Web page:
Kicking the fossil fuels habit


My recent book — Crude Justice: How I Fought Big Oil and Won, and What You Should Know About the New Environmental Attack on America — is mostly a chronicle of what I’ve learned during a quarter century of taking on the oil giants and their environmental abuse of communities and workers across the American South. In the end, I note that — while it’s been a fulfilling career for me to battle the likes of Chevron and ExxonMobil inside a courtroom — that for society the only real way to fight the systemic abuses of Big Oil is to simply wean ourselves off of fossil fuels.

A lot of people think that converting to alternative renewable energy is a pipe dream. That’s understandable for a nation that’s awash in oil (sometimes too literally, as we saw in the Gulf in 2010) from your corner gas station to the methane flares of the North Dakota fracking belt. In 2014, according to the U.S. Environmental Protection Agency, just 13 percent of America’s energy came from renewable sources, and about half of that was hydroelectric power from the nation’s dams, with the rest coming primarily from wind and solar power.

We can do a lot better. As I note in Crude Justice,  Germany has increased the energy market share of renewables from 6.3 percent in 2000 to more than 20 percent today, and you have to think its ambitious goal of 80 percent by 2050 is doable. In achieving this, the European powerhouse has created tens of thousands of new jobs in industries such as solar panels, and it’s lowered the price of electricity for its everyday citizens. Just this week, the head of BP — of all people — warned investors that China’s success in switching to renewables is one of several factors now shaking up global demand for fossil fuels.

But America can keep up with the Germanys and Chinas — indeed, a few communities actually are. And one of the most surprising success stories comes from the buckle of the U.S. oil belt, south Texas:

Located about 30 miles north of the Texas capital in a deeply conservative county, the city of Georgetown will be powered 100 percent by renewable energy within the next couple years. Georgetown’s residents and elected officials made the decision to invest in two large renewable energy projects, one solar and one wind, not because they reduced greenhouse gas emissions or sent a message about the viability of renewable energy — but because it just made sense, according to Mayor Dale Ross.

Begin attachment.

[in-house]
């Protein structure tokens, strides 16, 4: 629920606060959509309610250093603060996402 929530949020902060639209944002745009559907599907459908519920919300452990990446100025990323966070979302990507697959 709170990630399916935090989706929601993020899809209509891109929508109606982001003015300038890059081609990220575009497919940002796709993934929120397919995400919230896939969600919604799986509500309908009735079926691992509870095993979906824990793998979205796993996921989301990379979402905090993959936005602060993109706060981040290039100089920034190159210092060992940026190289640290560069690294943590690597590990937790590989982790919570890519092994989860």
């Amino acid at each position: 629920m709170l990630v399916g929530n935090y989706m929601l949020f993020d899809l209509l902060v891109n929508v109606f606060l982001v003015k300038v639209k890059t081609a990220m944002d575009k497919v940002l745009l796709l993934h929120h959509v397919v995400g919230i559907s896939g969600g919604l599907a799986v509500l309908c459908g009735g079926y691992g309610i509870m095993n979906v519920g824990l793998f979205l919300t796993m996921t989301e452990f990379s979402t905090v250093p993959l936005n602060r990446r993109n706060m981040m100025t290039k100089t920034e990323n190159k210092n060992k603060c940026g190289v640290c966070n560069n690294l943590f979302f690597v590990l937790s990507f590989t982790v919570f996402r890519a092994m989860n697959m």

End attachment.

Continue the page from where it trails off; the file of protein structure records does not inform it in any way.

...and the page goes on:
“This was a business decision and it was a no-brainer,” Ross told ThinkProgress from his office along one of the city’s main thoroughfares. “This is a long-term source of power that creates cost certainty, brings economic development, uses less water, and helps the environment.”

Call it ironic, but Texas — an ultra-conservative state that’s laced with conventional oil wells and fracking rigs — actually has a fairly progressive-minded policy when it comes to encouraging renewables. That makes sense, when you think about all the wind and the sun that beats down on the prairie:

“We asked everybody in the state to show us the cheapest power at the longest terms,” [Georgetown city official Chris] Foster told ThinkProgress. “We looked at nuclear, coal, gas, some solar, and wind — and wind was by far and away the cheapest form of power.”

Foster…said that natural gas prices were competitive but that the providers were only willing to offer five- or six-year contracts. A year or so after signing the wind contract Georgetown went looking for additional long-term power. During this time Foster realized that solar would nicely complement the profile of wind energy, which blows most overnight.

Ross, the mayor, told the website Think Progress that it “[s]eems to me that the wind and sun will be out in Texas for many, many years.” That’s common sense, but a switch to all, or mostly, renewable power won’t only save money and ensure supply; the reduction in greenhouse gas emissions could save the planet. If it can happen there — deep in the heart of Texas — then it can happen anywhere.

Read the Think Progress feature article on the drive for renewable energy in Georgetown, Texas:

I make a plea for faster U.S. development of renewable energy in my new book, Crude Justice: How I Fought Big Oil and Won, and What You Should Know About the New Environmental Attack on America:

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Stuart H. Smith is an attorney based in New Orleans fighting major oil companies and other polluters.
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